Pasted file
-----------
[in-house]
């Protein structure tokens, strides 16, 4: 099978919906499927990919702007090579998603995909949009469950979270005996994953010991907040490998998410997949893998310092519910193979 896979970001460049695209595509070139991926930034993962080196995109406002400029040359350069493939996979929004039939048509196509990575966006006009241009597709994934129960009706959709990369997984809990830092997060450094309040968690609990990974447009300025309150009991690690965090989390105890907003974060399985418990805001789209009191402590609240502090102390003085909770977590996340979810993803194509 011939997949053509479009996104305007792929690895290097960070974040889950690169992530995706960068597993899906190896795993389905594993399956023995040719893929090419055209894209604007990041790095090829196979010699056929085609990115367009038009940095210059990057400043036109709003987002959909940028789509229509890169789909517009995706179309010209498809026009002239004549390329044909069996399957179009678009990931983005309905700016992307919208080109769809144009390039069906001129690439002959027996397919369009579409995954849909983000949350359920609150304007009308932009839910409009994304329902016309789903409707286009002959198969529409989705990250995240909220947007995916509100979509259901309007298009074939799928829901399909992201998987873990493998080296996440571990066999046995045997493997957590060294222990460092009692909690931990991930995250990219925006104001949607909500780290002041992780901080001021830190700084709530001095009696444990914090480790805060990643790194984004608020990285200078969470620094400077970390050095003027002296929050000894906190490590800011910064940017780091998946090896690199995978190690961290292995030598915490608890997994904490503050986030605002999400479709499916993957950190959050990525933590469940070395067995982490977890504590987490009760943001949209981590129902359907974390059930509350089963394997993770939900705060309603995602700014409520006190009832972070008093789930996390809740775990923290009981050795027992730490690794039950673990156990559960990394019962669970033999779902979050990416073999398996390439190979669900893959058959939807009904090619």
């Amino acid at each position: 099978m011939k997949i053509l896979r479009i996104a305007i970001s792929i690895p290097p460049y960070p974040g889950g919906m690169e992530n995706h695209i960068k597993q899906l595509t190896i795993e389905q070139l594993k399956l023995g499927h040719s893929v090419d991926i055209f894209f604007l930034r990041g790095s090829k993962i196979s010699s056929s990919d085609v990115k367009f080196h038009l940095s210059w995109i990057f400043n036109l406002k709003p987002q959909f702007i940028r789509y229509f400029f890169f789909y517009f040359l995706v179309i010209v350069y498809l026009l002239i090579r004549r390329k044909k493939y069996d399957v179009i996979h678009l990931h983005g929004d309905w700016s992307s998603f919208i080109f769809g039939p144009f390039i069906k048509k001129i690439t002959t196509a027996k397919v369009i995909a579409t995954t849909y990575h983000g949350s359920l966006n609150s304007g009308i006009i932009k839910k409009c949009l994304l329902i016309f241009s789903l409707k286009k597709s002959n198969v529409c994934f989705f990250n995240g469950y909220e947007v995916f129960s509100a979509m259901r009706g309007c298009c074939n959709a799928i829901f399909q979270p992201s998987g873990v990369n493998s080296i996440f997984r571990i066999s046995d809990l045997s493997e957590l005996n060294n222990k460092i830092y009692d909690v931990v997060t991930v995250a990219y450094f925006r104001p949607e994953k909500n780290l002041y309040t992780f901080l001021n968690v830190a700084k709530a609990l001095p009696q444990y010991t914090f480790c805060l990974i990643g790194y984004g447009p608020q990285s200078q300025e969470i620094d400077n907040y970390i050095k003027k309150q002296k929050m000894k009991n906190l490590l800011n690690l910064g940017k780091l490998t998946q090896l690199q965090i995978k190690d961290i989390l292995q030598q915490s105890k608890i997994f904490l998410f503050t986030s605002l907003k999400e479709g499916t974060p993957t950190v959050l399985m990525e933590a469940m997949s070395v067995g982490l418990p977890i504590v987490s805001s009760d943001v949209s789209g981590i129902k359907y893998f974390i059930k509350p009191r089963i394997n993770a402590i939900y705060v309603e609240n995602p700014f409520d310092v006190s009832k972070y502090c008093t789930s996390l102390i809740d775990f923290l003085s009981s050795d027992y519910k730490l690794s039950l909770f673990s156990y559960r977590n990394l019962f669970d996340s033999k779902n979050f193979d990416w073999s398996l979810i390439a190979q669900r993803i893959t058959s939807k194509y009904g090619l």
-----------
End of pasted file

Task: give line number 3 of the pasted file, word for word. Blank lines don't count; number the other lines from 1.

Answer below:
């Amino acid at each position: 099978m011939k997949i053509l896979r479009i996104a305007i970001s792929i690895p290097p460049y960070p974040g889950g919906m690169e992530n995706h695209i960068k597993q899906l595509t190896i795993e389905q070139l594993k399956l023995g499927h040719s893929v090419d991926i055209f894209f604007l930034r990041g790095s090829k993962i196979s010699s056929s990919d085609v990115k367009f080196h038009l940095s210059w995109i990057f400043n036109l406002k709003p987002q959909f702007i940028r789509y229509f400029f890169f789909y517009f040359l995706v179309i010209v350069y498809l026009l002239i090579r004549r390329k044909k493939y069996d399957v179009i996979h678009l990931h983005g929004d309905w700016s992307s998603f919208i080109f769809g039939p144009f390039i069906k048509k001129i690439t002959t196509a027996k397919v369009i995909a579409t995954t849909y990575h983000g949350s359920l966006n609150s304007g009308i006009i932009k839910k409009c949009l994304l329902i016309f241009s789903l409707k286009k597709s002959n198969v529409c994934f989705f990250n995240g469950y909220e947007v995916f129960s509100a979509m259901r009706g309007c298009c074939n959709a799928i829901f399909q979270p992201s998987g873990v990369n493998s080296i996440f997984r571990i066999s046995d809990l045997s493997e957590l005996n060294n222990k460092i830092y009692d909690v931990v997060t991930v995250a990219y450094f925006r104001p949607e994953k909500n780290l002041y309040t992780f901080l001021n968690v830190a700084k709530a609990l001095p009696q444990y010991t914090f480790c805060l990974i990643g790194y984004g447009p608020q990285s200078q300025e969470i620094d400077n907040y970390i050095k003027k309150q002296k929050m000894k009991n906190l490590l800011n690690l910064g940017k780091l490998t998946q090896l690199q965090i995978k190690d961290i989390l292995q030598q915490s105890k608890i997994f904490l998410f503050t986030s605002l907003k999400e479709g499916t974060p993957t950190v959050l399985m990525e933590a469940m997949s070395v067995g982490l418990p977890i504590v987490s805001s009760d943001v949209s789209g981590i129902k359907y893998f974390i059930k509350p009191r089963i394997n993770a402590i939900y705060v309603e609240n995602p700014f409520d310092v006190s009832k972070y502090c008093t789930s996390l102390i809740d775990f923290l003085s009981s050795d027992y519910k730490l690794s039950l909770f673990s156990y559960r977590n990394l019962f669970d996340s033999k779902n979050f193979d990416w073999s398996l979810i390439a190979q669900r993803i893959t058959s939807k194509y009904g090619l």